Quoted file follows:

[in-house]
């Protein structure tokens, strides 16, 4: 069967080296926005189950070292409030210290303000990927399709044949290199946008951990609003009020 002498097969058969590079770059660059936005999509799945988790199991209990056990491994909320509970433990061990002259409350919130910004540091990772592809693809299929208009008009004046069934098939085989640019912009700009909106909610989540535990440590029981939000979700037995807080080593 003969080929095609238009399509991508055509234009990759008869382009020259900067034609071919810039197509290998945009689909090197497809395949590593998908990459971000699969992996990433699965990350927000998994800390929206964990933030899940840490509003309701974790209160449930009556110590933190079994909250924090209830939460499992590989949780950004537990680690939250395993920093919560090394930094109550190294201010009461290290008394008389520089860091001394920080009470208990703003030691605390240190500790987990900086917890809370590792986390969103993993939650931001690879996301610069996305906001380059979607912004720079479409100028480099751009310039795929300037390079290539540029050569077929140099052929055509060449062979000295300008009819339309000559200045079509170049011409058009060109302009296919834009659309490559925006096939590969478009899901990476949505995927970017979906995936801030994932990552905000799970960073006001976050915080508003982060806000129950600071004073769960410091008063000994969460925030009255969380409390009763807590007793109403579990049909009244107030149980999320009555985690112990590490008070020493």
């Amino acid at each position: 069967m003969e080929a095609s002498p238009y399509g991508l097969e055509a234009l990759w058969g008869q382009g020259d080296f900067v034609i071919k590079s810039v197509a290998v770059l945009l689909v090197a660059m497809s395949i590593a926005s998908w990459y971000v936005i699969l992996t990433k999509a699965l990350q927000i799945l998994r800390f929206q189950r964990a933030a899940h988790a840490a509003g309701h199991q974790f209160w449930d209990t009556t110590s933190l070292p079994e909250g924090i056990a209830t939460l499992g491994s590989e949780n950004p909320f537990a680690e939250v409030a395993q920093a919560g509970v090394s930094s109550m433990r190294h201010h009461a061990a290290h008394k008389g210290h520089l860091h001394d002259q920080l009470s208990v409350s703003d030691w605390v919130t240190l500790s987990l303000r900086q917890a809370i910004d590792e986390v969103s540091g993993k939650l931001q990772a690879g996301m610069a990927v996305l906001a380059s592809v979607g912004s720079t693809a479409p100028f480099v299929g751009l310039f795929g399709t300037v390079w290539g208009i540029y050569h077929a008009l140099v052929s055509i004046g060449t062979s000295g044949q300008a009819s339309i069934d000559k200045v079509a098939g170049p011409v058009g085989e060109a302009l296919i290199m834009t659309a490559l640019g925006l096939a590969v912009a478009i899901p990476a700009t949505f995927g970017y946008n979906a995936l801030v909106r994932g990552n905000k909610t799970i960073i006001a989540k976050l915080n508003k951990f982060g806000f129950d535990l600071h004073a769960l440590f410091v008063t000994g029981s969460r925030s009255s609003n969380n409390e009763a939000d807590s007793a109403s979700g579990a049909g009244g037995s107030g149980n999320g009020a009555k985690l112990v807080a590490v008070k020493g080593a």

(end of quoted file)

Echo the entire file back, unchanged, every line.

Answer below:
[in-house]
């Protein structure tokens, strides 16, 4: 069967080296926005189950070292409030210290303000990927399709044949290199946008951990609003009020 002498097969058969590079770059660059936005999509799945988790199991209990056990491994909320509970433990061990002259409350919130910004540091990772592809693809299929208009008009004046069934098939085989640019912009700009909106909610989540535990440590029981939000979700037995807080080593 003969080929095609238009399509991508055509234009990759008869382009020259900067034609071919810039197509290998945009689909090197497809395949590593998908990459971000699969992996990433699965990350927000998994800390929206964990933030899940840490509003309701974790209160449930009556110590933190079994909250924090209830939460499992590989949780950004537990680690939250395993920093919560090394930094109550190294201010009461290290008394008389520089860091001394920080009470208990703003030691605390240190500790987990900086917890809370590792986390969103993993939650931001690879996301610069996305906001380059979607912004720079479409100028480099751009310039795929300037390079290539540029050569077929140099052929055509060449062979000295300008009819339309000559200045079509170049011409058009060109302009296919834009659309490559925006096939590969478009899901990476949505995927970017979906995936801030994932990552905000799970960073006001976050915080508003982060806000129950600071004073769960410091008063000994969460925030009255969380409390009763807590007793109403579990049909009244107030149980999320009555985690112990590490008070020493």
């Amino acid at each position: 069967m003969e080929a095609s002498p238009y399509g991508l097969e055509a234009l990759w058969g008869q382009g020259d080296f900067v034609i071919k590079s810039v197509a290998v770059l945009l689909v090197a660059m497809s395949i590593a926005s998908w990459y971000v936005i699969l992996t990433k999509a699965l990350q927000i799945l998994r800390f929206q189950r964990a933030a899940h988790a840490a509003g309701h199991q974790f209160w449930d209990t009556t110590s933190l070292p079994e909250g924090i056990a209830t939460l499992g491994s590989e949780n950004p909320f537990a680690e939250v409030a395993q920093a919560g509970v090394s930094s109550m433990r190294h201010h009461a061990a290290h008394k008389g210290h520089l860091h001394d002259q920080l009470s208990v409350s703003d030691w605390v919130t240190l500790s987990l303000r900086q917890a809370i910004d590792e986390v969103s540091g993993k939650l931001q990772a690879g996301m610069a990927v996305l906001a380059s592809v979607g912004s720079t693809a479409p100028f480099v299929g751009l310039f795929g399709t300037v390079w290539g208009i540029y050569h077929a008009l140099v052929s055509i004046g060449t062979s000295g044949q300008a009819s339309i069934d000559k200045v079509a098939g170049p011409v058009g085989e060109a302009l296919i290199m834009t659309a490559l640019g925006l096939a590969v912009a478009i899901p990476a700009t949505f995927g970017y946008n979906a995936l801030v909106r994932g990552n905000k909610t799970i960073i006001a989540k976050l915080n508003k951990f982060g806000f129950d535990l600071h004073a769960l440590f410091v008063t000994g029981s969460r925030s009255s609003n969380n409390e009763a939000d807590s007793a109403s979700g579990a049909g009244g037995s107030g149980n999320g009020a009555k985690l112990v807080a590490v008070k020493g080593a």